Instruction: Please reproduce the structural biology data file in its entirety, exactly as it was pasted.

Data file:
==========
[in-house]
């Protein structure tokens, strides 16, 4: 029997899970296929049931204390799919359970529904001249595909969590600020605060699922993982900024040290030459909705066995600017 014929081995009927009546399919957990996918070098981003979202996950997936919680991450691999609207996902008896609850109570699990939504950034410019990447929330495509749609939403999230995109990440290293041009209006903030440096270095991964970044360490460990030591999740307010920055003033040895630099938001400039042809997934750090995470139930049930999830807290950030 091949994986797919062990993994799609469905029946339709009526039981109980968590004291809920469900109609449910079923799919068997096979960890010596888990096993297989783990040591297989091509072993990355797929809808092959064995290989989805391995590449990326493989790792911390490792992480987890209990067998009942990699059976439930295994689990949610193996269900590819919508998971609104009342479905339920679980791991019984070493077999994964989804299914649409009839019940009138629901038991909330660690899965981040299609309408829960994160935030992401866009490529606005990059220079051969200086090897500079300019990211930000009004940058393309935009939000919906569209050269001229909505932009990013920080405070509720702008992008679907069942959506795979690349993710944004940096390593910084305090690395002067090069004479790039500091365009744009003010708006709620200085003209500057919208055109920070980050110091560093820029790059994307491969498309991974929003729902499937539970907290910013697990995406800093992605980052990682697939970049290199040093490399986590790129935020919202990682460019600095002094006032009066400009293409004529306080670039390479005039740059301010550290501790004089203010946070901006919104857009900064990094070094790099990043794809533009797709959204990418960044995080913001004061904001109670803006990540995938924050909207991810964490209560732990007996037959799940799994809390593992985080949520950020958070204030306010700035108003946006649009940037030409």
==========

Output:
[in-house]
């Protein structure tokens, strides 16, 4: 029997899970296929049931204390799919359970529904001249595909969590600020605060699922993982900024040290030459909705066995600017 014929081995009927009546399919957990996918070098981003979202996950997936919680991450691999609207996902008896609850109570699990939504950034410019990447929330495509749609939403999230995109990440290293041009209006903030440096270095991964970044360490460990030591999740307010920055003033040895630099938001400039042809997934750090995470139930049930999830807290950030 091949994986797919062990993994799609469905029946339709009526039981109980968590004291809920469900109609449910079923799919068997096979960890010596888990096993297989783990040591297989091509072993990355797929809808092959064995290989989805391995590449990326493989790792911390490792992480987890209990067998009942990699059976439930295994689990949610193996269900590819919508998971609104009342479905339920679980791991019984070493077999994964989804299914649409009839019940009138629901038991909330660690899965981040299609309408829960994160935030992401866009490529606005990059220079051969200086090897500079300019990211930000009004940058393309935009939000919906569209050269001229909505932009990013920080405070509720702008992008679907069942959506795979690349993710944004940096390593910084305090690395002067090069004479790039500091365009744009003010708006709620200085003209500057919208055109920070980050110091560093820029790059994307491969498309991974929003729902499937539970907290910013697990995406800093992605980052990682697939970049290199040093490399986590790129935020919202990682460019600095002094006032009066400009293409004529306080670039390479005039740059301010550290501790004089203010946070901006919104857009900064990094070094790099990043794809533009797709959204990418960044995080913001004061904001109670803006990540995938924050909207991810964490209560732990007996037959799940799994809390593992985080949520950020958070204030306010700035108003946006649009940037030409």